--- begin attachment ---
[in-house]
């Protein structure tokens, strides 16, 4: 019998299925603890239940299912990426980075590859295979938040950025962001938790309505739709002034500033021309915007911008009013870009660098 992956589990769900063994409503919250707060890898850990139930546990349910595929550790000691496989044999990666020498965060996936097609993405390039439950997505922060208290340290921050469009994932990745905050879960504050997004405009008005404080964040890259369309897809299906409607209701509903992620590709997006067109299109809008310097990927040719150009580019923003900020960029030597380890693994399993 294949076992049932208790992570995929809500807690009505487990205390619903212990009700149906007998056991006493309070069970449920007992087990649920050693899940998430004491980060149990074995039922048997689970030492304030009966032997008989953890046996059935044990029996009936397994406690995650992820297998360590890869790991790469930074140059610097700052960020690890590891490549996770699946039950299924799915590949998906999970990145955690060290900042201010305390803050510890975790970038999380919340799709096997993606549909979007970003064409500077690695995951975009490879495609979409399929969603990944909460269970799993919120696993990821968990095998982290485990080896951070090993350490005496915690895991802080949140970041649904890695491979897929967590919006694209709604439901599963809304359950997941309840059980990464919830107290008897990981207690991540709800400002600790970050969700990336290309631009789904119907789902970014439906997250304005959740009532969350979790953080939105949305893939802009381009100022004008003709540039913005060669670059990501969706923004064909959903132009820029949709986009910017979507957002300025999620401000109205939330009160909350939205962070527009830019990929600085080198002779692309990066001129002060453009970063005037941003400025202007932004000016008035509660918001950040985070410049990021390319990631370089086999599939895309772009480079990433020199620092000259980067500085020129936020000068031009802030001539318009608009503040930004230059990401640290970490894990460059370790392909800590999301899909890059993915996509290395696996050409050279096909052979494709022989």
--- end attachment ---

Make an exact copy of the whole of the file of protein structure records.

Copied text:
[in-house]
């Protein structure tokens, strides 16, 4: 019998299925603890239940299912990426980075590859295979938040950025962001938790309505739709002034500033021309915007911008009013870009660098 992956589990769900063994409503919250707060890898850990139930546990349910595929550790000691496989044999990666020498965060996936097609993405390039439950997505922060208290340290921050469009994932990745905050879960504050997004405009008005404080964040890259369309897809299906409607209701509903992620590709997006067109299109809008310097990927040719150009580019923003900020960029030597380890693994399993 294949076992049932208790992570995929809500807690009505487990205390619903212990009700149906007998056991006493309070069970449920007992087990649920050693899940998430004491980060149990074995039922048997689970030492304030009966032997008989953890046996059935044990029996009936397994406690995650992820297998360590890869790991790469930074140059610097700052960020690890590891490549996770699946039950299924799915590949998906999970990145955690060290900042201010305390803050510890975790970038999380919340799709096997993606549909979007970003064409500077690695995951975009490879495609979409399929969603990944909460269970799993919120696993990821968990095998982290485990080896951070090993350490005496915690895991802080949140970041649904890695491979897929967590919006694209709604439901599963809304359950997941309840059980990464919830107290008897990981207690991540709800400002600790970050969700990336290309631009789904119907789902970014439906997250304005959740009532969350979790953080939105949305893939802009381009100022004008003709540039913005060669670059990501969706923004064909959903132009820029949709986009910017979507957002300025999620401000109205939330009160909350939205962070527009830019990929600085080198002779692309990066001129002060453009970063005037941003400025202007932004000016008035509660918001950040985070410049990021390319990631370089086999599939895309772009480079990433020199620092000259980067500085020129936020000068031009802030001539318009608009503040930004230059990401640290970490894990460059370790392909800590999301899909890059993915996509290395696996050409050279096909052979494709022989």